I thought it fitting for our last class blog to discuss… the blog.
I came across this article in The Atlantic that compiles columns that appeared over ten years ago in mainstream newspapers trying to explain blogs when they first started being introduced.
Much of the commentary focuses on the elaborate interlinking of blogs – as written in a New York Times article in 2000, “Web logs (blogs) are elaborately cross-linked, with Web loggers (bloggers) reading and commenting upon one another’s sites, creating a kind of fragmented conversation.” A network is born.
A piece from the LA Times (2002) notes, “the most popular bloggers build a sense of community by linking to each other and writing in a voice that cartwheels off the page, as a distinct alternative to what they see as the distant, establishment voice of newspaper journalists and others.” Even at the start the importance of the network was noted and the resulting rise of a global public sphere and networked public voice.
In The New York Times (2002) it was described as “an online news commentary written, usually, by an ordinary citizen, thick with links to articles and other blogs.” And, in The Wall Street Journal (2002) “thousands of independent information entrepreneurs are informing, arguing, adding information…. Blogs may one day become clearinghouses for civil support and information when other lines, under new pressure, break down.” The author Peggy Noonan recognized the power that blogging was giving the average citizen in giving them a voice – being able to share the news that they found most relevant, add their opinion, and become as such a sort of news editor for their followers, dramatically altering the news media landscape.
Sure, in the beginning blogs seemed to be viewed merely as personal diaries published online and most of the writers weren’t concerned, however there were a few that questioned what the implications of blogs would be for the future of news media.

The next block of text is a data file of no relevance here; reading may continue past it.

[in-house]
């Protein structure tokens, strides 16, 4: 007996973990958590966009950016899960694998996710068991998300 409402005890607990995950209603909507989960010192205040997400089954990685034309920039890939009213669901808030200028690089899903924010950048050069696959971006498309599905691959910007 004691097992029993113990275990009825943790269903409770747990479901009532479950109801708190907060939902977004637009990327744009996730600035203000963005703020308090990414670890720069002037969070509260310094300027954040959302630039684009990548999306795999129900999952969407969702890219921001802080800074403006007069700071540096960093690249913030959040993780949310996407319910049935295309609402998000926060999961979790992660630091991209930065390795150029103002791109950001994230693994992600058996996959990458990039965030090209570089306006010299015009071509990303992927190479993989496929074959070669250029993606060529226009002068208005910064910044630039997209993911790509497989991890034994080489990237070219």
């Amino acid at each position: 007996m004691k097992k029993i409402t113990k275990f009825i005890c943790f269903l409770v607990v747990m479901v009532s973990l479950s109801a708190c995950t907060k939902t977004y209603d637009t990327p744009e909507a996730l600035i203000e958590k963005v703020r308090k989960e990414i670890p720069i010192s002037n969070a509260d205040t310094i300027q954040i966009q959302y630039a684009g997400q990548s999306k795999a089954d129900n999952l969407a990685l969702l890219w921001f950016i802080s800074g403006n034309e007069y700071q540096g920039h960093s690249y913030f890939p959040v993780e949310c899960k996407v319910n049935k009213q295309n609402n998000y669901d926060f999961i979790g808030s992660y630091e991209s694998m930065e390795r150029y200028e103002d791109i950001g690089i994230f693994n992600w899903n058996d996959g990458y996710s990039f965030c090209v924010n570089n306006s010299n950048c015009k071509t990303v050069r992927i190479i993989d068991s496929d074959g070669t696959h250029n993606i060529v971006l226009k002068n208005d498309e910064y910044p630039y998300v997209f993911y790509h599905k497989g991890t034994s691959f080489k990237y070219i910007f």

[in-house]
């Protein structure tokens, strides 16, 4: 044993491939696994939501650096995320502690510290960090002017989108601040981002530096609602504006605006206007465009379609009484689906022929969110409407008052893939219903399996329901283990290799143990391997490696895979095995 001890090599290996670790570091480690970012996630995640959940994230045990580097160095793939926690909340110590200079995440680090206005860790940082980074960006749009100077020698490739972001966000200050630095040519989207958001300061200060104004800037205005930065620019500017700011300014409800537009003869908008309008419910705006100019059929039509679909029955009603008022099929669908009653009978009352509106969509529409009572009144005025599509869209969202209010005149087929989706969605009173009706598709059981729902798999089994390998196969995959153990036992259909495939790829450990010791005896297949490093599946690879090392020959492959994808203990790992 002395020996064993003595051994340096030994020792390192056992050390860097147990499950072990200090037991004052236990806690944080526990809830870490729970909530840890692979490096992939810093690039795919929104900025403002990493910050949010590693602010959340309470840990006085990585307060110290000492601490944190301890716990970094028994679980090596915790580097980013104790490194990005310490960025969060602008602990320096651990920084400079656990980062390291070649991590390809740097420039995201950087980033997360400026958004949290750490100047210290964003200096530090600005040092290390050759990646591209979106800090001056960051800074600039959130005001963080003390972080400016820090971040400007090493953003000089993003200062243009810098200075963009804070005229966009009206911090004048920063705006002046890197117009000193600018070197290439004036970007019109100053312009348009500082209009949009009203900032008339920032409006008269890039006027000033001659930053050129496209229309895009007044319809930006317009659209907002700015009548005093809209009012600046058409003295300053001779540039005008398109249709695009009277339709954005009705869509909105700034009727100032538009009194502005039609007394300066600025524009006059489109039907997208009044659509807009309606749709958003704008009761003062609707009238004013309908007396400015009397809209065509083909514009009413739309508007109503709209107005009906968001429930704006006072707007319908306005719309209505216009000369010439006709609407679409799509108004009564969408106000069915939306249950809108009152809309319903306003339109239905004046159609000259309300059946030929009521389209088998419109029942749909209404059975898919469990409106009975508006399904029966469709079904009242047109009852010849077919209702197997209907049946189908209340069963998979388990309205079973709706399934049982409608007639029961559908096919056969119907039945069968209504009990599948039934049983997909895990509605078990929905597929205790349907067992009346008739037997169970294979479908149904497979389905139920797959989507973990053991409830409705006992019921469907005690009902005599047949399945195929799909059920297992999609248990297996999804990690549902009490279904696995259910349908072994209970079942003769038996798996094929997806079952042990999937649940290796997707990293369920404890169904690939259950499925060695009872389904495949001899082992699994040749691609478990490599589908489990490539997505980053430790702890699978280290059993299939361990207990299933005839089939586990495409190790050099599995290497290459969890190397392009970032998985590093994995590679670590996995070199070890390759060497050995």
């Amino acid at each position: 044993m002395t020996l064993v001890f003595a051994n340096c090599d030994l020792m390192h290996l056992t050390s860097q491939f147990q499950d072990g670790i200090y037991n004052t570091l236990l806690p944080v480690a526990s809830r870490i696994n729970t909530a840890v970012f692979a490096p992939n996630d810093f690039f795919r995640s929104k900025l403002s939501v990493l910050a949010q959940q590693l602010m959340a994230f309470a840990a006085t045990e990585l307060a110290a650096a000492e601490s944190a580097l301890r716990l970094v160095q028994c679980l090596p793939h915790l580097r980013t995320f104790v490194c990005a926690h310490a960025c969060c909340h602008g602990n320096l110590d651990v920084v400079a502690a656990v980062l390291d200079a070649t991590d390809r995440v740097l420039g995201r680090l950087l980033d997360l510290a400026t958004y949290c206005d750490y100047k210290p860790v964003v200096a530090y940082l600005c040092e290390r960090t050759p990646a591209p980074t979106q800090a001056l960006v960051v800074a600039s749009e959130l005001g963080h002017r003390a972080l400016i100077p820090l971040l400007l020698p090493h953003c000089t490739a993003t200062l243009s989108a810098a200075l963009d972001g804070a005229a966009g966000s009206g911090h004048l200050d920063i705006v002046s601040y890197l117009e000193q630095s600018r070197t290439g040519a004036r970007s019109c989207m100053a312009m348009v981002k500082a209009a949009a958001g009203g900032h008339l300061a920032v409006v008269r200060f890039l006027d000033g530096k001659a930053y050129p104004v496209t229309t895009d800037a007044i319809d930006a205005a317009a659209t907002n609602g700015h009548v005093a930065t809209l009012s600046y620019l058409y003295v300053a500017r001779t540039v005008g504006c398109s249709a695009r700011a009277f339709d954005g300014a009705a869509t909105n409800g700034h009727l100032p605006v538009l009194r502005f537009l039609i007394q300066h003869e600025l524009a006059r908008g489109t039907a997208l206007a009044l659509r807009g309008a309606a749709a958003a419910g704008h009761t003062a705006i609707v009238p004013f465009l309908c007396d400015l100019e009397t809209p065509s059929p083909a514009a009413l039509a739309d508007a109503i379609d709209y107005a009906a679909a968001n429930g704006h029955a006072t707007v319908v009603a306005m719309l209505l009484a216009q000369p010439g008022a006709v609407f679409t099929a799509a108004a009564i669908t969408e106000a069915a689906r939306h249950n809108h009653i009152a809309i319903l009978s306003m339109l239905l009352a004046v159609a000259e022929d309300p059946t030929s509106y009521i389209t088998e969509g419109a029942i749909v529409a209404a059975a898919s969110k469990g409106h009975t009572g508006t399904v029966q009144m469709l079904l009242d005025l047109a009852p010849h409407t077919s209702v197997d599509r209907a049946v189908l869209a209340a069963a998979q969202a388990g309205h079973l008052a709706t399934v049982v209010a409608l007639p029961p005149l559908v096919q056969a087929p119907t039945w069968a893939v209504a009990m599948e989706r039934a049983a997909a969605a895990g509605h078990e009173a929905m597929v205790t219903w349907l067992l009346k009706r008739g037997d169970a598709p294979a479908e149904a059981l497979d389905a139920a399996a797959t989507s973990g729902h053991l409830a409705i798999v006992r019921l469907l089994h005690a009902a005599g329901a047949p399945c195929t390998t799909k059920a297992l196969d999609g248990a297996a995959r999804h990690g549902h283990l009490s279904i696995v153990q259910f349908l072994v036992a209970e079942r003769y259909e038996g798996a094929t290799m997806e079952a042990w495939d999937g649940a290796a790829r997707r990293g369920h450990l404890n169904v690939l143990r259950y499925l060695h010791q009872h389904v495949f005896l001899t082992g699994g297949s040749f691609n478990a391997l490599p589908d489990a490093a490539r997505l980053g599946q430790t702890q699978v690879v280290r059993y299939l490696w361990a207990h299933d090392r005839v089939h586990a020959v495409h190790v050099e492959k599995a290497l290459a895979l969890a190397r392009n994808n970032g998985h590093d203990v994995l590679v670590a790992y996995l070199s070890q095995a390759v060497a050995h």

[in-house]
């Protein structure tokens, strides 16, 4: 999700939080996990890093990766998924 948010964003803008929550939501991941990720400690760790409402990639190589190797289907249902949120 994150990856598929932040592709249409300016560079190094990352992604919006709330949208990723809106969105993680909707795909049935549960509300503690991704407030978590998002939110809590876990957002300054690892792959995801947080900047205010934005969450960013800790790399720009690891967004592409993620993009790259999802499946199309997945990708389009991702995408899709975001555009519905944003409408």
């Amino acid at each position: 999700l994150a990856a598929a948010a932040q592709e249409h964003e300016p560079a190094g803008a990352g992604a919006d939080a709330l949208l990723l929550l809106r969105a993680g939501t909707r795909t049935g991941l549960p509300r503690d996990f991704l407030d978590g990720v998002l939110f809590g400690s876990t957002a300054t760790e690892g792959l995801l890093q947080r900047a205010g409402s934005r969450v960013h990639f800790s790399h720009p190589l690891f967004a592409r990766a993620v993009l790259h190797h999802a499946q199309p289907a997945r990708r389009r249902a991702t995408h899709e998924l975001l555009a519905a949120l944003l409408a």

(Sounds kind of familiar to early criticism of Twitter as an “epic waste of time” and then debate on, “The First Twitter Revolution?“)
Throughout our course we have often talked about the changing environment for communication and what that means. We have particularly focused, and especially in our last review session, on the diffusion of power as new means of communication provide more means for people to have more access to information and form new, powerful actors.
Going back to review the emergence of the “blog”, something that is so commonplace now in our gathering of information, reminds us of the shift we have gone through – in making news more accessible, empowering citizens either independently or as part of a network of non-state actors, subsequently shifting power away from nation-states and their media as the only sources of information. Power becomes diffuse because the source of information is diffuse. Now, the question is how these actors are going to function together or maybe, what we’ll come up with next.